Some benefits have already disappeared: road tolls are no longer completely free, just reduced, and the same goes for parking and recharging stations in public parking lots.
Electric cars are also allowed to use bus lanes freely. However, as their large numbers slow down bus traffic, in the most congested parts of Oslo they can use bus lanes only if there are at least two or more people in the vehicle.
The duration of the exemptions — guaranteed until 2021 — is increasingly being questioned.
"We subsidise electric vehicles in Norway because they have somewhat lower CO2 emissions than conventional cars," notes Bjart Holtsmark, a researcher at Statistics Norway.
"But there are a lot of other social costs related to car driving: congestion, accidents, noise and so forth. And with respect to those types of problems there are very small differences related to these types of cars."
According to Norway's biggest insurer Gjensidige, new electric cars are involved in 20 percent more accidents involving personal injuries than diesel models, in part because of their faster acceleration.
Meanwhile, electric cars are attracting more than just private consumers, with commercial clients following the trend as well as taxis and postal and fire services, among others.
But on Oslo's streets, the electric hearse still raises eyebrows.
"Often, when we drive around, people walking by — and even some drivers — take out their phones to take pictures," says Jolstad, wearing a dark suit as befits the job he has held for three decades.


EXCLUSIVE: Emirati tycoon Khalaf Al-Habtoor plans multimillion-dollar Saudi leisure project

Updated 19 January 2020

EXCLUSIVE: Emirati tycoon Khalaf Al-Habtoor plans multimillion-dollar Saudi leisure project

  • In an exclusive interview, the Al-Habtoor boss reveals his views on the Kingdom, the UAE economy, Trump and Iran

A word often used to describe Khalaf Al-Habtoor — founder and chairman of Al-Habtoor Group, and one of the Middle East’s most venerable business leaders — is “forthright.”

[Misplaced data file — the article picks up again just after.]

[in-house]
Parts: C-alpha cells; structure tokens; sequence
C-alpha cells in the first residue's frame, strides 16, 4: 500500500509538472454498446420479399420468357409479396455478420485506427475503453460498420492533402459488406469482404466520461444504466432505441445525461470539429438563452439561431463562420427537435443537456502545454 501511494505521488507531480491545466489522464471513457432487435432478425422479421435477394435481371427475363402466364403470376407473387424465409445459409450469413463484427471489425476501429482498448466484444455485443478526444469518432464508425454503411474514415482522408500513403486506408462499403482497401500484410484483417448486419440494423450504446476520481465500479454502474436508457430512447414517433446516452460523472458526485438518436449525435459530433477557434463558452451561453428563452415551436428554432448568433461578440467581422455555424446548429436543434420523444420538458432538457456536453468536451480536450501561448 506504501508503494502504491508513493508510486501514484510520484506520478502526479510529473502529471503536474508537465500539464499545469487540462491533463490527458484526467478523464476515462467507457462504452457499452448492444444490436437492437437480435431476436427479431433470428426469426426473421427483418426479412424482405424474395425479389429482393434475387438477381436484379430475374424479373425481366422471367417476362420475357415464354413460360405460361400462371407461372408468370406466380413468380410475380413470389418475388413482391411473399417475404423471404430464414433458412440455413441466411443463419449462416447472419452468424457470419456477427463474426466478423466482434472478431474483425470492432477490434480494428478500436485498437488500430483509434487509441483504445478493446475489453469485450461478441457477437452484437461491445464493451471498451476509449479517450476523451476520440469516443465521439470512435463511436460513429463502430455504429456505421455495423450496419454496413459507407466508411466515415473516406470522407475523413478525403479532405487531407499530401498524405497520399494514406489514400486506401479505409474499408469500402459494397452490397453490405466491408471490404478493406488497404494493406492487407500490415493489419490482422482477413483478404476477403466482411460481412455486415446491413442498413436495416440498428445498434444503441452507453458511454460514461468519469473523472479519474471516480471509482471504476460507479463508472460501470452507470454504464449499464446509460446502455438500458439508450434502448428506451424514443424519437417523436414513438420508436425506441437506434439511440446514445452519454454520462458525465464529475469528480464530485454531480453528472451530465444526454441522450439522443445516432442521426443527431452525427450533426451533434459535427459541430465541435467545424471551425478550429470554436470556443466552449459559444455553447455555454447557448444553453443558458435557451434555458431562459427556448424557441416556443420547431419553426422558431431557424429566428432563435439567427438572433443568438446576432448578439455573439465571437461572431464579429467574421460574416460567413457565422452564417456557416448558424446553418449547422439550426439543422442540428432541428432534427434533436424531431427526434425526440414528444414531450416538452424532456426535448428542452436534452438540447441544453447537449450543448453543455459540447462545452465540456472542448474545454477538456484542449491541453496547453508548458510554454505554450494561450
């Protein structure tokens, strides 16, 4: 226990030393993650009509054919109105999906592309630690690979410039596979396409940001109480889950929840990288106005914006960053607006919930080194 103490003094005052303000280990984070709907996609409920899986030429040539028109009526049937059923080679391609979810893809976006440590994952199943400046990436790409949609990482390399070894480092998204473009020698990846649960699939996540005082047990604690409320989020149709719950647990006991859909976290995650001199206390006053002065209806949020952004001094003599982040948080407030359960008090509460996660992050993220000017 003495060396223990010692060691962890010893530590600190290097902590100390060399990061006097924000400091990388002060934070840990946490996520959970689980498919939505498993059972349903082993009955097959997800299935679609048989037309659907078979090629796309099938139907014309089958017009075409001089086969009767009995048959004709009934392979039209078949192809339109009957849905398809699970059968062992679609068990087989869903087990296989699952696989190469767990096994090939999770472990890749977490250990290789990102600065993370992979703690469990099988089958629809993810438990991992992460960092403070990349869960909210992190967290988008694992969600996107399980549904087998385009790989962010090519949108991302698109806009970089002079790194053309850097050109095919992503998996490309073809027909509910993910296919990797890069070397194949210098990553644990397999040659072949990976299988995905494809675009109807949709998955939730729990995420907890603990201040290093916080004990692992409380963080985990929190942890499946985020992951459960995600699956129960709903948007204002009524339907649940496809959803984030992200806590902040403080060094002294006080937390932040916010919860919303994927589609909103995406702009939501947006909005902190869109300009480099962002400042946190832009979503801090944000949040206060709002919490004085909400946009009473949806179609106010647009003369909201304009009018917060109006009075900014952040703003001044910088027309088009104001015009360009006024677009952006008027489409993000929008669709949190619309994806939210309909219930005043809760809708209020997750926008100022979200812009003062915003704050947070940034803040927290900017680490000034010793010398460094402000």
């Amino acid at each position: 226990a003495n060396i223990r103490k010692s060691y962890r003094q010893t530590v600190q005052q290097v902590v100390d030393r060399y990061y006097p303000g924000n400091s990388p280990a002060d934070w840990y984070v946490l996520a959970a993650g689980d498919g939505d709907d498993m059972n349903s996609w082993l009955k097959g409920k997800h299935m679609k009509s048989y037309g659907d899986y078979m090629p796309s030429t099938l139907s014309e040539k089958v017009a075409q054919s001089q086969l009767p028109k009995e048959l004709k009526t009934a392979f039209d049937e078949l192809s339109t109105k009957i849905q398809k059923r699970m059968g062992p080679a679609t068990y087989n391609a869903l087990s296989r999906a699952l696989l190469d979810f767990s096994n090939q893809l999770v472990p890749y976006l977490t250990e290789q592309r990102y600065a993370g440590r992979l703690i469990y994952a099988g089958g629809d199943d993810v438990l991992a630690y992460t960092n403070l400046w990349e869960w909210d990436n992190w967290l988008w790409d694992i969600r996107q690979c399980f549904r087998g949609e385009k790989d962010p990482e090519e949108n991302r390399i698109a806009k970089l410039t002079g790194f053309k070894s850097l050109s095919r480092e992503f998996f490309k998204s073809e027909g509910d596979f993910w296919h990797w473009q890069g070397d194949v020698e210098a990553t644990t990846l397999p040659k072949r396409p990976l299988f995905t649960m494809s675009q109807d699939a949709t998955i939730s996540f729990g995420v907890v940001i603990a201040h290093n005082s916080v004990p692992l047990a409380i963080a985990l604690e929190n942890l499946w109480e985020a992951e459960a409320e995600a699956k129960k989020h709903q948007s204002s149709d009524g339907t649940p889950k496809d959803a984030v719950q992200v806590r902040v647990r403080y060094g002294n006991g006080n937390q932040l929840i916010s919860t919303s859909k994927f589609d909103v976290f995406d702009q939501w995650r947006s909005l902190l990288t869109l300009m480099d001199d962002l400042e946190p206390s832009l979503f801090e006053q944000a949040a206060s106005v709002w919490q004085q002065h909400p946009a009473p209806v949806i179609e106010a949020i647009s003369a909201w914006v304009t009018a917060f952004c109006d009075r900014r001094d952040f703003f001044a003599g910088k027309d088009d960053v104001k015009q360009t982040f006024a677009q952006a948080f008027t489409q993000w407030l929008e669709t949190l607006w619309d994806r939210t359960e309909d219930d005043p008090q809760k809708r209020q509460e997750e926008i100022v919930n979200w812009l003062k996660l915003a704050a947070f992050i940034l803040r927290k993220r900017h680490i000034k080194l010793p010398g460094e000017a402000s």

His tweets, TV broadcasts and public statements all display a quality of candid outspokenness rare in senior business leadership in the Arab world.

In the course of an early morning conversation at his headquarters in Dubai last week, he was forthright on a host of subjects, ranging from ambitious expansion plans in Saudi Arabia to the challenges faced by the UAE economy and the global geopolitical scene.

Al-Habtoor is not a man given to diffidence, though he said he would not be sharing his views with the “global elite” preparing to travel to the World Economic Forum annual meeting in Davos next week. “We leave that for the really big people. It’s really entertainment rather than anything else,” he joked.

Entertainment and leisure have been the mainstays of the Al-Habtoor business empire, which is as old as the UAE itself and one of the country’s best-known brands, with interests in construction, real estate, motor distribution and education.

The group has hotel operations in Europe and the US, but the chairman is now looking at Saudi Arabia as a major avenue for expansion, with a multimillion-dollar investment project planned for the Kingdom. The opportunities are mind-boggling, he told Arab News.

“I call Saudi Arabia a continent rather than a country. It has history before Moses and Abraham,” he said.

“We’re seeing now on TV something we’ve never seen before — we see green fields, we see skiing, we see sun and desert. You can’t believe this is the Arabian Peninsula,” he added.